By Sherry DiBari


Old Dominion University has been awarded a $2.6 million grant by the National Institutes of Health as part of NIH’s Clinical and Translational Science Award (CTSA) for Virginia Commonwealth University. The grant at ODU will apply machine learning techniques to analyze functional brain imaging and other imaging, proteomics and health informatics data in people with opioid use disorder, Parkinson’s and other diseases.


“This could lead to a greater understanding of the neurobiology of diseases like opioid use disorder and related behaviors,” said Khan Iftekharuddin, the principal investigator (PI) for the grant and a professor and associate dean for research and innovation in the Batten College of Engineering and Technology. “Researchers could then use that data to provide targets for novel therapeutics for the disease.”


“Our collaboration with VCU and the Wright Center is another step in ODU’s strategy to build a network of research and outreach partnerships to reduce health disparities in Hampton Roads and contribute to biomedical innovation generally,” said Morris Foster, vice president for research in ODU’s Office of Research. “Success will require all of us working together.”


The NIH’s CTSA award is a seven-year, $27.5 million grant awarded to the C. Kenneth and Dianne Wright Center for Clinical and Translational Research at Virginia Commonwealth University.


Last year, ODU, along with EVMS and Virginia State University, joined the Wright Center’s Regional Center for Clinical and Translational Science (CSTS). The joint venture is a regional partnership designed to “transform scientific discoveries into treatments for patients.”


“This regional and interdisciplinary collaboration is a perfect example of how we can use data science to solve national health issues,” said Kenneth Fridley, dean of the Batten College of Engineering and Technology. “The Batten College is honored to be part of this very important research.”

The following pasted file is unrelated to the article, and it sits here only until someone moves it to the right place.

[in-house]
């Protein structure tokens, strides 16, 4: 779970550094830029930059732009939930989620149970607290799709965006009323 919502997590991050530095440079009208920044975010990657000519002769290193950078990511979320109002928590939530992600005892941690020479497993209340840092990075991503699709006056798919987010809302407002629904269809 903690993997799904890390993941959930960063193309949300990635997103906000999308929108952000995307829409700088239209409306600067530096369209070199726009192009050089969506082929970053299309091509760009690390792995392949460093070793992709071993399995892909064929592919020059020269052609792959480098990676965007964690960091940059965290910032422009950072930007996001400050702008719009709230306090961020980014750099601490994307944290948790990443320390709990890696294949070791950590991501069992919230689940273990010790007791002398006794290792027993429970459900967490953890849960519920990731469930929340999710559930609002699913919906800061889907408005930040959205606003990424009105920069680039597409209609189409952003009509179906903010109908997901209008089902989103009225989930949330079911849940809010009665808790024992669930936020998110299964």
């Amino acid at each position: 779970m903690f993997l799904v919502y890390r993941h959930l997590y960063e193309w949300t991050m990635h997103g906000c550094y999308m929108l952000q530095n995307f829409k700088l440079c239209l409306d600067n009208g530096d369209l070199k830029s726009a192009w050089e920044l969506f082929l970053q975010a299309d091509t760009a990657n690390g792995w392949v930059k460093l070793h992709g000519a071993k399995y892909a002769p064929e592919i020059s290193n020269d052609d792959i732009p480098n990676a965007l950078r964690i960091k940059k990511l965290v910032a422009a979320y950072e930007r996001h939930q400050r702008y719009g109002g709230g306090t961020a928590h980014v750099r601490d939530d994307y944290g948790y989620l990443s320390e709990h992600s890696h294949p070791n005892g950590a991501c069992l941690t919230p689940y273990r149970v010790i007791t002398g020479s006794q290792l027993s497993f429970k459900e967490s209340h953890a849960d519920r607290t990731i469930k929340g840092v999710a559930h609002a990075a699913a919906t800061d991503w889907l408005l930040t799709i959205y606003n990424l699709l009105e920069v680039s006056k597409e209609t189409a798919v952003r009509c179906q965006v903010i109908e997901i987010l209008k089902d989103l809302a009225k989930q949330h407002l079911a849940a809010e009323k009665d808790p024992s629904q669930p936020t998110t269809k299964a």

The project has two facets: health informatics and workforce development.


The health informatics component will be conducted by Iftekharuddin and postdoctoral fellow Ahmed Temtam in ODU’s Vision Lab. They will work with the Wright Center to collect patients’ clinical, imaging and proteomics data for target patient populations for different disease modalities including opioid use disorder, opioid overdose and Parkinson’s Disease.


The data will be used to develop computational models for causal relationships for risk factors of these disorders, among others, and to reveal novel risk factors associated with disease modalities.


The workforce development area will be jointly developed by Iftekharuddin and Alvin Holder, professor of chemistry and biochemistry (co-PI) at ODU. “We will collaborate with the workforce development team at the Wright Regional CCTS to ensure two-way communication about clinical and translational science learning opportunities at ODU and partner institutions,” Iftekharuddin said.


“Overall, the objective of this project is to develop effective risk levels for individuals who suffer from diseases like opioid disorder and overdose,” he added. “This will then help in the development of mitigation strategies and policy making in addressing this challenge.”